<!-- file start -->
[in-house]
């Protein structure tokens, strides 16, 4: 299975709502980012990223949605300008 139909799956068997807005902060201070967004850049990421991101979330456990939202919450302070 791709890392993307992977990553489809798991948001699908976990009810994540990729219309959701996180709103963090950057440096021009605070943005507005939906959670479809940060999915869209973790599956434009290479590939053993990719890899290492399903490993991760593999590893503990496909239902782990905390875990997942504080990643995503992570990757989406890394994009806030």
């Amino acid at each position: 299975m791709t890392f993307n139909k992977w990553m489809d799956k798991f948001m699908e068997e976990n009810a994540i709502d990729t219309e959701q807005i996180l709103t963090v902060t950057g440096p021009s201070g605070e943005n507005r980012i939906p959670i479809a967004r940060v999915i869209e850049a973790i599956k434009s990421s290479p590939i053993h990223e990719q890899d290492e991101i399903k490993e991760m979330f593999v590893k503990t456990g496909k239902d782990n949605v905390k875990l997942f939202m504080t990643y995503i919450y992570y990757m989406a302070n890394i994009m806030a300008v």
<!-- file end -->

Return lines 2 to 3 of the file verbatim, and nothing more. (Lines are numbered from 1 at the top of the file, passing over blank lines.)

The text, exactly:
């Protein structure tokens, strides 16, 4: 299975709502980012990223949605300008 139909799956068997807005902060201070967004850049990421991101979330456990939202919450302070 791709890392993307992977990553489809798991948001699908976990009810994540990729219309959701996180709103963090950057440096021009605070943005507005939906959670479809940060999915869209973790599956434009290479590939053993990719890899290492399903490993991760593999590893503990496909239902782990905390875990997942504080990643995503992570990757989406890394994009806030």
């Amino acid at each position: 299975m791709t890392f993307n139909k992977w990553m489809d799956k798991f948001m699908e068997e976990n009810a994540i709502d990729t219309e959701q807005i996180l709103t963090v902060t950057g440096p021009s201070g605070e943005n507005r980012i939906p959670i479809a967004r940060v999915i869209e850049a973790i599956k434009s990421s290479p590939i053993h990223e990719q890899d290492e991101i399903k490993e991760m979330f593999v590893k503990t456990g496909k239902d782990n949605v905390k875990l997942f939202m504080t990643y995503i919450y992570y990757m989406a302070n890394i994009m806030a300008v």